*As mothers we often find ourselves in a position to pull double-duty. No matter where we are. So I am thinking that just because you are being a bridesmaid at your friend’s wedding, with your young child in tow, you are still going to have to take a pause when that child is ready to be fed. Lest you choose to be stuck with a hungry, irritable child.
This was apparently what happened to Haddas Ancliffe, a young Australian woman, who uploaded a photo of herself breastfeeding her son, Jonah, at the wedding.
It’s the uploading of the photo that some people became uncomfortable with. This writer wasn’t uncomfortable with it. I breastfed my child over 35 years ago. And although the Internet was nary a thought in anyone’s head at the time, I personally doubt that I would’ve chosen to share this beautiful and private practice with the world.
I mean really, childbirth is beautiful too, but does that invite us to share photos…spread eagle?
But hey, that’s just me. And I am just one person.
However it did cause quite a stir online. Because once you decide to let strangers in, you invite their opinions too. And as you know, we all have plenty of those.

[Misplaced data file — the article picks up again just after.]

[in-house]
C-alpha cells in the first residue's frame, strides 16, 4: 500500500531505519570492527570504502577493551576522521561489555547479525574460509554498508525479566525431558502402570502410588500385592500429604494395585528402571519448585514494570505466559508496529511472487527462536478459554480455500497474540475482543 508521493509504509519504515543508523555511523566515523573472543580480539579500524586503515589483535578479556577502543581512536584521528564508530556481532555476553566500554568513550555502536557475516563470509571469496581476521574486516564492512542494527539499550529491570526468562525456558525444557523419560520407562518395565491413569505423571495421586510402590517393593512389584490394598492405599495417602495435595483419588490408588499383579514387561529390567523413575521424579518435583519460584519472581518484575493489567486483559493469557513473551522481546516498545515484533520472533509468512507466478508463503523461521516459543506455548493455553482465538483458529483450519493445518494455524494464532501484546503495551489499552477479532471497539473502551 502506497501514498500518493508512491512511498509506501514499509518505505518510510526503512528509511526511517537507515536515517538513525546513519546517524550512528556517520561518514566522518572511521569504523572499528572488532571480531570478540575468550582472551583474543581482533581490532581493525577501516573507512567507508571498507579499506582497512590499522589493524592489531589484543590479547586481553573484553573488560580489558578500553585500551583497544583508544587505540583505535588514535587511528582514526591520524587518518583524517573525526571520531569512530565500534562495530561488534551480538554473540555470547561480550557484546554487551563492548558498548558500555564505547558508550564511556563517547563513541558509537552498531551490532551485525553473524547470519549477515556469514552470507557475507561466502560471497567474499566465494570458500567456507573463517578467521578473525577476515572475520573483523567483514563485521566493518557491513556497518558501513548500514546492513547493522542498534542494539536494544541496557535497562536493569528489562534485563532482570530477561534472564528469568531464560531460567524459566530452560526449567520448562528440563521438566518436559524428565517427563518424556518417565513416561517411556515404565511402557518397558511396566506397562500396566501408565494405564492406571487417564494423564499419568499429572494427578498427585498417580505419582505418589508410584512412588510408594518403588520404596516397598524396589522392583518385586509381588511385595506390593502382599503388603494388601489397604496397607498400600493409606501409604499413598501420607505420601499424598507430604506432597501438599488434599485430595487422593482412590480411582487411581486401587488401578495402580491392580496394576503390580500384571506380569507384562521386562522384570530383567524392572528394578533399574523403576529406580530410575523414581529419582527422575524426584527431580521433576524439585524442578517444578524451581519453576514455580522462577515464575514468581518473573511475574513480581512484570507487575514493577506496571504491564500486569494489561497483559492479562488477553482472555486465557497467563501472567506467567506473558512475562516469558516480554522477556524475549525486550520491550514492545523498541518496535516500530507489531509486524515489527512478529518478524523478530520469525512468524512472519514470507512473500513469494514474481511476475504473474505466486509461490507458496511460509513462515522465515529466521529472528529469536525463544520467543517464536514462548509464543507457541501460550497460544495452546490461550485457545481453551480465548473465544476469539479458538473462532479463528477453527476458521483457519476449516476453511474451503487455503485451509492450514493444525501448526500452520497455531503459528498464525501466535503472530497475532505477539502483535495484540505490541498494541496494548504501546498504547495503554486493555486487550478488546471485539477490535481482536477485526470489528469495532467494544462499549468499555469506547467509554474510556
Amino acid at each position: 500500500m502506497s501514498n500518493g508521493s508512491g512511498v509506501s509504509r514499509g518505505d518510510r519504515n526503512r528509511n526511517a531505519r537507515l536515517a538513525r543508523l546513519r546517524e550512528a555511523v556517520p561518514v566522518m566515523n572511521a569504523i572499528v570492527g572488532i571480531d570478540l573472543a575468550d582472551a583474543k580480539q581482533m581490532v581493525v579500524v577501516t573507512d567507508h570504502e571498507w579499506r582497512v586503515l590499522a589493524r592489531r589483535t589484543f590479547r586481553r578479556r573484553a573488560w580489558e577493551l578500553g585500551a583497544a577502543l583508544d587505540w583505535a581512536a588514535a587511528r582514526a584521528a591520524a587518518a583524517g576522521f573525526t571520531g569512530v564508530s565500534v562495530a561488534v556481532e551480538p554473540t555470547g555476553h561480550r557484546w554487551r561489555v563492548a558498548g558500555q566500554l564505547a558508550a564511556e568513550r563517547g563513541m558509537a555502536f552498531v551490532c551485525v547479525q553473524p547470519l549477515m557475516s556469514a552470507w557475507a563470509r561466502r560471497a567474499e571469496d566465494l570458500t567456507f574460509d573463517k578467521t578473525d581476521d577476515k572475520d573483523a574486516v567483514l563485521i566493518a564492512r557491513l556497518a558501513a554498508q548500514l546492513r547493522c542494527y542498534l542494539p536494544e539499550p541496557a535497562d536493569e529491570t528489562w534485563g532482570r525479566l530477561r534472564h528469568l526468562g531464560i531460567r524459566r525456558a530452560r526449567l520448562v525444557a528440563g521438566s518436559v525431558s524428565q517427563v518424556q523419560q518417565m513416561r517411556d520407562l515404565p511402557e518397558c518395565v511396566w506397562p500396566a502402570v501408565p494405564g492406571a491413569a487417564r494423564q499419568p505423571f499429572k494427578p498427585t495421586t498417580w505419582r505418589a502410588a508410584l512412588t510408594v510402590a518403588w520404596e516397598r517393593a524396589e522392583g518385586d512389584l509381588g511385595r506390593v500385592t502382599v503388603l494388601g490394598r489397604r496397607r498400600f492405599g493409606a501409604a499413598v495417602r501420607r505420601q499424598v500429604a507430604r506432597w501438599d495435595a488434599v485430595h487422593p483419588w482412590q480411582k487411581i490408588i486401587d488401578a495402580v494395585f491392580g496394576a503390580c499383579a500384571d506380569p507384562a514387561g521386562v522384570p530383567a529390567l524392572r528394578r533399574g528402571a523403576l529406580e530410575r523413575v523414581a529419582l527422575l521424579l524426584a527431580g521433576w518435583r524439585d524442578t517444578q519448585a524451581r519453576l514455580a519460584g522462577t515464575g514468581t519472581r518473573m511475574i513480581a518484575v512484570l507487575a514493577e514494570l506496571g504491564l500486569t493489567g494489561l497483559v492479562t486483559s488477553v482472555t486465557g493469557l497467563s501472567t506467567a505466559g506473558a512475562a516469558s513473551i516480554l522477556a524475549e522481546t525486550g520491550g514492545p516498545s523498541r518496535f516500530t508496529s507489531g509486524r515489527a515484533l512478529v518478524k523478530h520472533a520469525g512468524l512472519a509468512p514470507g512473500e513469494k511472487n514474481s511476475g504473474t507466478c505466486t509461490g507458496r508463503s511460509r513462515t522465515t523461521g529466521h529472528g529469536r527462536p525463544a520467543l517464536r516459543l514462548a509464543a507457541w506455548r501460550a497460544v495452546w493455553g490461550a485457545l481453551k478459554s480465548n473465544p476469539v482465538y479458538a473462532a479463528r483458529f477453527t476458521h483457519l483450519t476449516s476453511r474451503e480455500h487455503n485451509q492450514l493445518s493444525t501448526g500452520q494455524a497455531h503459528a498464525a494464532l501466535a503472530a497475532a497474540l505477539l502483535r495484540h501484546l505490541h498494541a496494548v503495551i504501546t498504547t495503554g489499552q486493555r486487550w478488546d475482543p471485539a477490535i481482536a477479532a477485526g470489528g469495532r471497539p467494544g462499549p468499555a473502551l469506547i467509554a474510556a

Even unfavorable ones.
- “It’s cool you’re breastfeeding but don’t need to show it to the world. Attention whore,” was the opinion of one Instagram user.
- “It’s not a classy statement. It’s your tit out at someone else’s classy affair and your using it as your soapbox,” another opinionated person wrote.
- “How old is that kid? You’re using someones wedding as a soapbox,” someone else offered.
But opinions can also be positive. And Ancliffe did receive some of those as well.
- “What’s wrong with these people that are so embarrassed and horrified when they see a woman breastfeeding their child. This is totally normal and it should be accepted everywhere in the world,” said one supporter.
- “Very beautiful and amazing feeling for a breastfeeding mother. The bond that it will create is just amazing. Proud of mothers that will stand up for this cause,” said another commenter.
While each of these comments have validity, this writer just wonders what the point of uploading a photo of this practice (attention: breastfeeding is not a ’cause’) was for.
“I’m am so incredibly grateful for the support you guys have shown on my breastfeeding pictures,” the mother responded.
Why would you need “support” to do something that is so natural, young woman? And to your so-called supporters — is the “support” for the practice of choosing to breastfeed, or for the fact that you posted pictures doing so, online?
To these eyes, it appears that, by all intents and purposes, what you and these “supporters” are seeking and supporting is a big, healthy dose of attention.
But again, that’s just me.